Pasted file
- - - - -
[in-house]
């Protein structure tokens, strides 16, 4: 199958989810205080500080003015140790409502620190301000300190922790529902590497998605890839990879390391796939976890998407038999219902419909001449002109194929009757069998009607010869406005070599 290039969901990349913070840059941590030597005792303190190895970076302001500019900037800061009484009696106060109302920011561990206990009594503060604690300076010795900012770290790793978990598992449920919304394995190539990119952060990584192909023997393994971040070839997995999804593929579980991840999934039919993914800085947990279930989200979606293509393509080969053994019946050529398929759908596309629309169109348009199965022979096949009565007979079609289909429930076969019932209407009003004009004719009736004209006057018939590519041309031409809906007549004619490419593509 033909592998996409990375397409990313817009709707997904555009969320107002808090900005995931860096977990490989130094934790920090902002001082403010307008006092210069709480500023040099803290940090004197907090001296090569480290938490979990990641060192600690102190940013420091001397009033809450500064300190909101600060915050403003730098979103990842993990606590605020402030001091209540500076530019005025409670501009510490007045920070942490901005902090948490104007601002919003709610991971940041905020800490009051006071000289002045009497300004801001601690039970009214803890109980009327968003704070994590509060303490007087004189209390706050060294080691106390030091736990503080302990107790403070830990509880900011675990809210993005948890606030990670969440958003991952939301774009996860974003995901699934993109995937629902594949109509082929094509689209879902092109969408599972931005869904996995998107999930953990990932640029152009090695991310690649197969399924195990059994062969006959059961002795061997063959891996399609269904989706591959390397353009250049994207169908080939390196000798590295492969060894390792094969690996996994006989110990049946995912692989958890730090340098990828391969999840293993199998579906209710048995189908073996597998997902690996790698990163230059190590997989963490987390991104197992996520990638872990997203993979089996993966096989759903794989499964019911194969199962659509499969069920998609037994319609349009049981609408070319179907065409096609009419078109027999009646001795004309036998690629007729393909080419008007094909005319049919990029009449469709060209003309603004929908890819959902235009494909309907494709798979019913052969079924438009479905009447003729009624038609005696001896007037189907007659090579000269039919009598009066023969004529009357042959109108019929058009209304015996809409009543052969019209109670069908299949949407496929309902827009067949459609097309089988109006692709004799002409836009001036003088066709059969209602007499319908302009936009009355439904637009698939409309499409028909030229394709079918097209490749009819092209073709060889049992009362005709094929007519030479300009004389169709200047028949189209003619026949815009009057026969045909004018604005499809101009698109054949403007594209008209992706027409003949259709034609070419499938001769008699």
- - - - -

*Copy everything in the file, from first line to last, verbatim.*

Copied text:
[in-house]
């Protein structure tokens, strides 16, 4: 199958989810205080500080003015140790409502620190301000300190922790529902590497998605890839990879390391796939976890998407038999219902419909001449002109194929009757069998009607010869406005070599 290039969901990349913070840059941590030597005792303190190895970076302001500019900037800061009484009696106060109302920011561990206990009594503060604690300076010795900012770290790793978990598992449920919304394995190539990119952060990584192909023997393994971040070839997995999804593929579980991840999934039919993914800085947990279930989200979606293509393509080969053994019946050529398929759908596309629309169109348009199965022979096949009565007979079609289909429930076969019932209407009003004009004719009736004209006057018939590519041309031409809906007549004619490419593509 033909592998996409990375397409990313817009709707997904555009969320107002808090900005995931860096977990490989130094934790920090902002001082403010307008006092210069709480500023040099803290940090004197907090001296090569480290938490979990990641060192600690102190940013420091001397009033809450500064300190909101600060915050403003730098979103990842993990606590605020402030001091209540500076530019005025409670501009510490007045920070942490901005902090948490104007601002919003709610991971940041905020800490009051006071000289002045009497300004801001601690039970009214803890109980009327968003704070994590509060303490007087004189209390706050060294080691106390030091736990503080302990107790403070830990509880900011675990809210993005948890606030990670969440958003991952939301774009996860974003995901699934993109995937629902594949109509082929094509689209879902092109969408599972931005869904996995998107999930953990990932640029152009090695991310690649197969399924195990059994062969006959059961002795061997063959891996399609269904989706591959390397353009250049994207169908080939390196000798590295492969060894390792094969690996996994006989110990049946995912692989958890730090340098990828391969999840293993199998579906209710048995189908073996597998997902690996790698990163230059190590997989963490987390991104197992996520990638872990997203993979089996993966096989759903794989499964019911194969199962659509499969069920998609037994319609349009049981609408070319179907065409096609009419078109027999009646001795004309036998690629007729393909080419008007094909005319049919990029009449469709060209003309603004929908890819959902235009494909309907494709798979019913052969079924438009479905009447003729009624038609005696001896007037189907007659090579000269039919009598009066023969004529009357042959109108019929058009209304015996809409009543052969019209109670069908299949949407496929309902827009067949459609097309089988109006692709004799002409836009001036003088066709059969209602007499319908302009936009009355439904637009698939409309499409028909030229394709079918097209490749009819092209073709060889049992009362005709094929007519030479300009004389169709200047028949189209003619026949815009009057026969045909004018604005499809101009698109054949403007594209008209992706027409003949259709034609070419499938001769008699």